Global Climate Action Summit Recap
One week ago, leaders from around the world gathered in San Francisco for the Global Climate Action Summit to celebrate efforts to curb fossil fuel emissions and to step up ambitions to meet the targets set forth by the Paris Agreement. Attendees at the main summit and more than 350 affiliate events ranged from heads of state to subnational actors like local governments, businesses and advocacy groups, and climate change educators and communicators. Several members of the National Network for Ocean & Climate Change Interpretation (NNOCCI) attended, including the New England Aquarium's Billy Spitzer, San Francisco Zoo & Gardens' Blair Bazdarich, Elizabeth Bagley, of the California Academy of Sciences, and a variety of representatives from the Monterey Bay Aquarium.
The California Academy of Sciences hosted a sold-out #WeAreStillIn Affiliate event on September 14th, with Elizabeth Bagley delivering opening remarks. Several panels at this event featured business and community leaders discussing their wide variety of reasons for caring about climate change, including a few memorable quotes, such as, “yes, climate change is impacting your beer,” and “build a business that thinks like a tree.” Representatives of NNOCCI also announced a new goal to expand the network’s reach to 75% of all US informal science education centers and a new project from New England Aquarium to build a national model for youth civic engagement.
For Blair Bazdarich, who serves as a member of the NNOCCI Leadership Team on the Impact and Evaluation Committee, the #WeAreStillIn event was particularly inspiring. “In the informal education sector, we can sometimes feel like Chicken Little, shouting to the heavens with little to no action as a result,” she said. “But listening to mayors, governors, and huge national businesses state unequivocally that they are ‘still in,’ was such a big deal to me. They know that our climate is our future, and that discussing climate change isn’t just the moral choice, it’s the right choice for their business to survive in generations to come. My main focus moving forward will be to push harder on interpreters to talk climate. There is no denying it now. People want to talk about it, and you aren’t scaring anyone.”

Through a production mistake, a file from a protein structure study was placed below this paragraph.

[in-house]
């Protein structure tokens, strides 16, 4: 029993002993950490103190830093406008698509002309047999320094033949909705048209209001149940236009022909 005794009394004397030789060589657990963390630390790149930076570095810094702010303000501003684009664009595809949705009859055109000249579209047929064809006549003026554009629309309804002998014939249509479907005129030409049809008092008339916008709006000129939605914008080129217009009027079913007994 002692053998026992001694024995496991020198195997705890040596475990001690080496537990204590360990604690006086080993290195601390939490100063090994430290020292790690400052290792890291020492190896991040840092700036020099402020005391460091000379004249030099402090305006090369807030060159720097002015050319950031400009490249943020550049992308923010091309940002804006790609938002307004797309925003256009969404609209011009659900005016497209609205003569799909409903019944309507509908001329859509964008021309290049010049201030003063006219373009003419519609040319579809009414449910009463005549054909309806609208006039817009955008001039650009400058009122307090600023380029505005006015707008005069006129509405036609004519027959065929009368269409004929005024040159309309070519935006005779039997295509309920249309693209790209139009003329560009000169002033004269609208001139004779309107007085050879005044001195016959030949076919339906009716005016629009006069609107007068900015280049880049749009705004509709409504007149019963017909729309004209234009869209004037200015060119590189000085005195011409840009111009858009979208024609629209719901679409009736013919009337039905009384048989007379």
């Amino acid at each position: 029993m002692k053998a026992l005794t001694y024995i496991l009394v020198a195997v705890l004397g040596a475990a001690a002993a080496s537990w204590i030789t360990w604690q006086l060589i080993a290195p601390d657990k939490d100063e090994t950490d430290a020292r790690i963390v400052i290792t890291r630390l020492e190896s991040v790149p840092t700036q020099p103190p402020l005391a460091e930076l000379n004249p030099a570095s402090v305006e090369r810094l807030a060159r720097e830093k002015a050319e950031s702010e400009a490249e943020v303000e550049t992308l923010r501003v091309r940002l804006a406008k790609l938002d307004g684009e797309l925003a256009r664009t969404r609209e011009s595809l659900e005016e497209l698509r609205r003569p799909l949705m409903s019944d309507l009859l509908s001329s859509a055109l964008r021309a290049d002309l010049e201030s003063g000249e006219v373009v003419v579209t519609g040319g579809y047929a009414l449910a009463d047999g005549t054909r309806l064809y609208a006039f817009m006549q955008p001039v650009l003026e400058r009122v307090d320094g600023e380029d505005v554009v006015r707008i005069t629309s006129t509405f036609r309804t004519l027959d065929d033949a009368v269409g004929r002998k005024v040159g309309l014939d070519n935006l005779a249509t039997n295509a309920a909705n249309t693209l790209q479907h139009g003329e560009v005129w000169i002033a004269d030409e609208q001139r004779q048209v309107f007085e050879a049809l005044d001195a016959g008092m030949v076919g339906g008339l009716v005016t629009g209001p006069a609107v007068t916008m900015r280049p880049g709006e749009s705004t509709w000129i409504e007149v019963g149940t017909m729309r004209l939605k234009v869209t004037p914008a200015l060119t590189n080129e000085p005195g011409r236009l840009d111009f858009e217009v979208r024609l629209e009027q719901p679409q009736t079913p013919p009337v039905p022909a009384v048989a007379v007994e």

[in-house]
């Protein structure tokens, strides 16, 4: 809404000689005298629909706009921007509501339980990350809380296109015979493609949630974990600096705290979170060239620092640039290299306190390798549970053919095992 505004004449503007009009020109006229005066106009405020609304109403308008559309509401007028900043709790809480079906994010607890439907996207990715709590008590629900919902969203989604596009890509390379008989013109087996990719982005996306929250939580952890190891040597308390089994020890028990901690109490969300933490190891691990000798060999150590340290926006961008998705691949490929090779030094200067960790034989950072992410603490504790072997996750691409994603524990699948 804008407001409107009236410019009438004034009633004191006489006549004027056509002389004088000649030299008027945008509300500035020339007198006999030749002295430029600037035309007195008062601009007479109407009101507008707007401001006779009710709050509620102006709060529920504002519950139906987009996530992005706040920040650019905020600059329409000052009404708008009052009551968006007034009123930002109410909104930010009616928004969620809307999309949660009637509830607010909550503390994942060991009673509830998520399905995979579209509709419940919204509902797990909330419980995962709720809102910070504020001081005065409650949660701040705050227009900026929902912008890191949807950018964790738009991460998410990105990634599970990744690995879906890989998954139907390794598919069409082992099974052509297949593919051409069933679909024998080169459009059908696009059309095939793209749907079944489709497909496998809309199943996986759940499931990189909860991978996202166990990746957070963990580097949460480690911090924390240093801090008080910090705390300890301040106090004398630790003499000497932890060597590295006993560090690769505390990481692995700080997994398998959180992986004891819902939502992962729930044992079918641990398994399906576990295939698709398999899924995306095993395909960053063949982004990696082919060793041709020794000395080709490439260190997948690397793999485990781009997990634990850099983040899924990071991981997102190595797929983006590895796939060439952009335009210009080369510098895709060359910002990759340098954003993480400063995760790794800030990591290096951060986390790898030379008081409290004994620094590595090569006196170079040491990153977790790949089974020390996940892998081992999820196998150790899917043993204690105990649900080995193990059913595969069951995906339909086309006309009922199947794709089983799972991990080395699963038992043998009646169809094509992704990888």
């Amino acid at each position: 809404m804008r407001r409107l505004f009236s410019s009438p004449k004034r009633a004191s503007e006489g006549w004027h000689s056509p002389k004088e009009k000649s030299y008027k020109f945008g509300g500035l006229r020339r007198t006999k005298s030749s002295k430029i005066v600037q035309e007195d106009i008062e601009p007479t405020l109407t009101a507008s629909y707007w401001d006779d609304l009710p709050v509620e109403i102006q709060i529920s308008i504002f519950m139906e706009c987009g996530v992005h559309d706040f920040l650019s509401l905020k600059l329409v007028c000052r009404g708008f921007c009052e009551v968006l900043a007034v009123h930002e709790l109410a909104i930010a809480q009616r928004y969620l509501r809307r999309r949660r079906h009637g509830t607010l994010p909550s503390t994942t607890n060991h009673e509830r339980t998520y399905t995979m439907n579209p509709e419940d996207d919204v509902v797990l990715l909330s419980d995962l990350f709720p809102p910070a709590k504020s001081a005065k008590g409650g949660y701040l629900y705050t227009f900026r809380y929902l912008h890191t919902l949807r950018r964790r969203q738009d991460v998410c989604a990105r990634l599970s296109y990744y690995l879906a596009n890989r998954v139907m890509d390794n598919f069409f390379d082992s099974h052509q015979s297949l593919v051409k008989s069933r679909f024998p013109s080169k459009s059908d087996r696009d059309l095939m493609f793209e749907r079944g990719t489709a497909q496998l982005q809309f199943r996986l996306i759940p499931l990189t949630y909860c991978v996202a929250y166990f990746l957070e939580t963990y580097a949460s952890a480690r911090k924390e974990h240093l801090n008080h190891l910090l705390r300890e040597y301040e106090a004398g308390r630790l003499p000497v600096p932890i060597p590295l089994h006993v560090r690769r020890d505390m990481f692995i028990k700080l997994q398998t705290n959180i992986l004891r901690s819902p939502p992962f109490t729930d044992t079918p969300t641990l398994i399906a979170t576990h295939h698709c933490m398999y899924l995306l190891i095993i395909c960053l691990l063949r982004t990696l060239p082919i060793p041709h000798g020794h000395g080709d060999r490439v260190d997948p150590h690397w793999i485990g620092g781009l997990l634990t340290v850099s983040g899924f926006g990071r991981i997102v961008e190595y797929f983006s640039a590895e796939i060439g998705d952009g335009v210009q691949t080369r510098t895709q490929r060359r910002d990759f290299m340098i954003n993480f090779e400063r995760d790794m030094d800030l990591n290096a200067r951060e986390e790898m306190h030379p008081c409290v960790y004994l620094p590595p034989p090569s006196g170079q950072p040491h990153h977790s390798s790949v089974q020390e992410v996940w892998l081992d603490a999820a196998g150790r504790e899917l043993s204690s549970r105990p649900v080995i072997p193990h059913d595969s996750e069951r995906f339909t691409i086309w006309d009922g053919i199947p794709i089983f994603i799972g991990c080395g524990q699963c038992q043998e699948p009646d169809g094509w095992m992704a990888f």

Another main takeaway for Blair was a quote she captured from the summit: “We don’t have time to argue which solution is best. We need them all!” That focus on a multifaceted approach to climate change solutions also came across clearly in an affiliate event hosted by the National Oceanic & Atmospheric Administration (NOAA) and partners that was attended by several representatives of NNOCCI. The goal of that workshop was bringing together climate educators, businesses and local governments to explore areas for collaboration on helping communities achieve net zero carbon emissions by 2050.
Themes from that session included that many large companies, such as Gap Inc. and its affiliated brands, recognize a crucial need to make systems-level changes for sustainability practices on timelines as short as five years, and that for many businesses, these efforts are not just a means of demonstrating public value or achieving visibility. Sustainability and addressing climate change is now a key part of corporate continuity strategy. For many large businesses, sustainability practices also factor into providing for employee development and engagement. The corporate world is interested in teaching tools for this purpose, especially those that can be delivered in digital formats.